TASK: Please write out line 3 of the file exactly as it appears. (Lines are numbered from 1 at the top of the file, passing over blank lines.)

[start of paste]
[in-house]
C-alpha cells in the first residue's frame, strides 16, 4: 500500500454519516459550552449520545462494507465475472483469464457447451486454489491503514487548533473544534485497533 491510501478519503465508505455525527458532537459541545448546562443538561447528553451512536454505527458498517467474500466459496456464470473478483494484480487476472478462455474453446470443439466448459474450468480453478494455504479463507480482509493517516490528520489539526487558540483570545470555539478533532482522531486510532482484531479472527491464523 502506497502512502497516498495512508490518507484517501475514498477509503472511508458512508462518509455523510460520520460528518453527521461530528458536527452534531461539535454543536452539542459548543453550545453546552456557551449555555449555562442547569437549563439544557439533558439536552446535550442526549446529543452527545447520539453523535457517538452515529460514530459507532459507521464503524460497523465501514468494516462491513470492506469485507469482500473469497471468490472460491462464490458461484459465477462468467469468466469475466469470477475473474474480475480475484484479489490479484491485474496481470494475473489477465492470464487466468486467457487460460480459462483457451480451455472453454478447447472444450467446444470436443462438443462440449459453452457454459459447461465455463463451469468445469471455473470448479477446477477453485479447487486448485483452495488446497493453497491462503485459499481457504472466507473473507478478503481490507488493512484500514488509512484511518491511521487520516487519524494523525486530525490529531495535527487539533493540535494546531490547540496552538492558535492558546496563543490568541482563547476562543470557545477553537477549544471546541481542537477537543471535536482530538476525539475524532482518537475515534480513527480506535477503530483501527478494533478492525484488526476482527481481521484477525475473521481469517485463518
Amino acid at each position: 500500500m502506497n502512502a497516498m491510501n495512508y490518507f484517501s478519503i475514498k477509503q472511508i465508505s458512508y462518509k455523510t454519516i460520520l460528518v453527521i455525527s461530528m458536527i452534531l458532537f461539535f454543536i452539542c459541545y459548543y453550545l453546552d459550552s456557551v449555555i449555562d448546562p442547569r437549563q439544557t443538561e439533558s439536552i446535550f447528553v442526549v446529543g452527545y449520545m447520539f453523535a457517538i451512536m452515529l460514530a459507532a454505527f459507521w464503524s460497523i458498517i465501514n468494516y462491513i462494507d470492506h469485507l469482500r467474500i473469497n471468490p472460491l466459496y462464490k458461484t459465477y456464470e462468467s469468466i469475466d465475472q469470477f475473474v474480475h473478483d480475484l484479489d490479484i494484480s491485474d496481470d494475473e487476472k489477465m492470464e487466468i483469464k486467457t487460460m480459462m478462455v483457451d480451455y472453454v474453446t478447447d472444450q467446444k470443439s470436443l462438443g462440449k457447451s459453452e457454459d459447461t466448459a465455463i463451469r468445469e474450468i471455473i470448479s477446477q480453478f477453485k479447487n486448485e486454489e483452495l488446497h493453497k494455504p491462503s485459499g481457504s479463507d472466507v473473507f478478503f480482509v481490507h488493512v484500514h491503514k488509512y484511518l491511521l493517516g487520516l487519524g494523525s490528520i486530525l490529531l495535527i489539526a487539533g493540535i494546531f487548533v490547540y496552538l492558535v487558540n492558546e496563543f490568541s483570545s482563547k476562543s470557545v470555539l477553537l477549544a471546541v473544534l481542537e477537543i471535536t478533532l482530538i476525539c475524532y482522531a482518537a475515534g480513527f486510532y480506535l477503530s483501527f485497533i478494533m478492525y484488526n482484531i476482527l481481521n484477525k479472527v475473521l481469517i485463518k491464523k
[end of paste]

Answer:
Amino acid at each position: 500500500m502506497n502512502a497516498m491510501n495512508y490518507f484517501s478519503i475514498k477509503q472511508i465508505s458512508y462518509k455523510t454519516i460520520l460528518v453527521i455525527s461530528m458536527i452534531l458532537f461539535f454543536i452539542c459541545y459548543y453550545l453546552d459550552s456557551v449555555i449555562d448546562p442547569r437549563q439544557t443538561e439533558s439536552i446535550f447528553v442526549v446529543g452527545y449520545m447520539f453523535a457517538i451512536m452515529l460514530a459507532a454505527f459507521w464503524s460497523i458498517i465501514n468494516y462491513i462494507d470492506h469485507l469482500r467474500i473469497n471468490p472460491l466459496y462464490k458461484t459465477y456464470e462468467s469468466i469475466d465475472q469470477f475473474v474480475h473478483d480475484l484479489d490479484i494484480s491485474d496481470d494475473e487476472k489477465m492470464e487466468i483469464k486467457t487460460m480459462m478462455v483457451d480451455y472453454v474453446t478447447d472444450q467446444k470443439s470436443l462438443g462440449k457447451s459453452e457454459d459447461t466448459a465455463i463451469r468445469e474450468i471455473i470448479s477446477q480453478f477453485k479447487n486448485e486454489e483452495l488446497h493453497k494455504p491462503s485459499g481457504s479463507d472466507v473473507f478478503f480482509v481490507h488493512v484500514h491503514k488509512y484511518l491511521l493517516g487520516l487519524g494523525s490528520i486530525l490529531l495535527i489539526a487539533g493540535i494546531f487548533v490547540y496552538l492558535v487558540n492558546e496563543f490568541s483570545s482563547k476562543s470557545v470555539l477553537l477549544a471546541v473544534l481542537e477537543i471535536t478533532l482530538i476525539c475524532y482522531a482518537a475515534g480513527f486510532y480506535l477503530s483501527f485497533i478494533m478492525y484488526n482484531i476482527l481481521n484477525k479472527v475473521l481469517i485463518k491464523k